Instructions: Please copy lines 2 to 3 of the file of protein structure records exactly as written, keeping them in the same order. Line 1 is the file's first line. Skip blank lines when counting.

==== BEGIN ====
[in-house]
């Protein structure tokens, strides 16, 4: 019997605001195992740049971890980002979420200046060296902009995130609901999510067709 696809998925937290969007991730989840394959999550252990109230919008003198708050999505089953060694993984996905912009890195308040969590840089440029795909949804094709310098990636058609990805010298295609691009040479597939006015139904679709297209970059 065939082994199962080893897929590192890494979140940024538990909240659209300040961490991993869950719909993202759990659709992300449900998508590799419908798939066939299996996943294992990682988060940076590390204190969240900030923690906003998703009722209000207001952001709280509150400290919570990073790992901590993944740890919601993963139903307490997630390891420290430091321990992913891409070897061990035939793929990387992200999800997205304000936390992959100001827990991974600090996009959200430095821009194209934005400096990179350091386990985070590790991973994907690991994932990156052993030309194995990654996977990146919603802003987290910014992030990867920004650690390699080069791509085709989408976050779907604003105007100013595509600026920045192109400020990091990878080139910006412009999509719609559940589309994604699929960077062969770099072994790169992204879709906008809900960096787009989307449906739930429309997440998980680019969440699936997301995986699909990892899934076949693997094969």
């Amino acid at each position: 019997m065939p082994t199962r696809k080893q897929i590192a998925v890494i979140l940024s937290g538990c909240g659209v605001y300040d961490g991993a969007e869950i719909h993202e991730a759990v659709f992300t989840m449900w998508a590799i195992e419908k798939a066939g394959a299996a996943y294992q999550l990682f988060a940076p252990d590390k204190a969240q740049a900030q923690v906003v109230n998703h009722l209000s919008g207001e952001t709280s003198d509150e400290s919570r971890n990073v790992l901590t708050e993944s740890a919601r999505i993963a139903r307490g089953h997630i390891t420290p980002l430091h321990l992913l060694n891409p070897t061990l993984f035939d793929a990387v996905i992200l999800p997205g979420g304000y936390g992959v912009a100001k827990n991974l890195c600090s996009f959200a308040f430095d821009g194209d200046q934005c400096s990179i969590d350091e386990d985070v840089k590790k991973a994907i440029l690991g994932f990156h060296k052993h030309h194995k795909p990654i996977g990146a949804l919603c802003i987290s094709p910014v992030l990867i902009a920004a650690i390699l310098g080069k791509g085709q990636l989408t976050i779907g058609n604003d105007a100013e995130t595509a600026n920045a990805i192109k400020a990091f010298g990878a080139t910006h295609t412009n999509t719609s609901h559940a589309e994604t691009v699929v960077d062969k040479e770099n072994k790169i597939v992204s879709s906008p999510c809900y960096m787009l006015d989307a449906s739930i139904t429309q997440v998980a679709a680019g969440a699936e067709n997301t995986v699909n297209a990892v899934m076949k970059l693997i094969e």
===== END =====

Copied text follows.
């Protein structure tokens, strides 16, 4: 019997605001195992740049971890980002979420200046060296902009995130609901999510067709 696809998925937290969007991730989840394959999550252990109230919008003198708050999505089953060694993984996905912009890195308040969590840089440029795909949804094709310098990636058609990805010298295609691009040479597939006015139904679709297209970059 065939082994199962080893897929590192890494979140940024538990909240659209300040961490991993869950719909993202759990659709992300449900998508590799419908798939066939299996996943294992990682988060940076590390204190969240900030923690906003998703009722209000207001952001709280509150400290919570990073790992901590993944740890919601993963139903307490997630390891420290430091321990992913891409070897061990035939793929990387992200999800997205304000936390992959100001827990991974600090996009959200430095821009194209934005400096990179350091386990985070590790991973994907690991994932990156052993030309194995990654996977990146919603802003987290910014992030990867920004650690390699080069791509085709989408976050779907604003105007100013595509600026920045192109400020990091990878080139910006412009999509719609559940589309994604699929960077062969770099072994790169992204879709906008809900960096787009989307449906739930429309997440998980680019969440699936997301995986699909990892899934076949693997094969």
């Amino acid at each position: 019997m065939p082994t199962r696809k080893q897929i590192a998925v890494i979140l940024s937290g538990c909240g659209v605001y300040d961490g991993a969007e869950i719909h993202e991730a759990v659709f992300t989840m449900w998508a590799i195992e419908k798939a066939g394959a299996a996943y294992q999550l990682f988060a940076p252990d590390k204190a969240q740049a900030q923690v906003v109230n998703h009722l209000s919008g207001e952001t709280s003198d509150e400290s919570r971890n990073v790992l901590t708050e993944s740890a919601r999505i993963a139903r307490g089953h997630i390891t420290p980002l430091h321990l992913l060694n891409p070897t061990l993984f035939d793929a990387v996905i992200l999800p997205g979420g304000y936390g992959v912009a100001k827990n991974l890195c600090s996009f959200a308040f430095d821009g194209d200046q934005c400096s990179i969590d350091e386990d985070v840089k590790k991973a994907i440029l690991g994932f990156h060296k052993h030309h194995k795909p990654i996977g990146a949804l919603c802003i987290s094709p910014v992030l990867i902009a920004a650690i390699l310098g080069k791509g085709q990636l989408t976050i779907g058609n604003d105007a100013e995130t595509a600026n920045a990805i192109k400020a990091f010298g990878a080139t910006h295609t412009n999509t719609s609901h559940a589309e994604t691009v699929v960077d062969k040479e770099n072994k790169i597939v992204s879709s906008p999510c809900y960096m787009l006015d989307a449906s739930i139904t429309q997440v998980a679709a680019g969440a699936e067709n997301t995986v699909n297209a990892v899934m076949k970059l693997i094969e």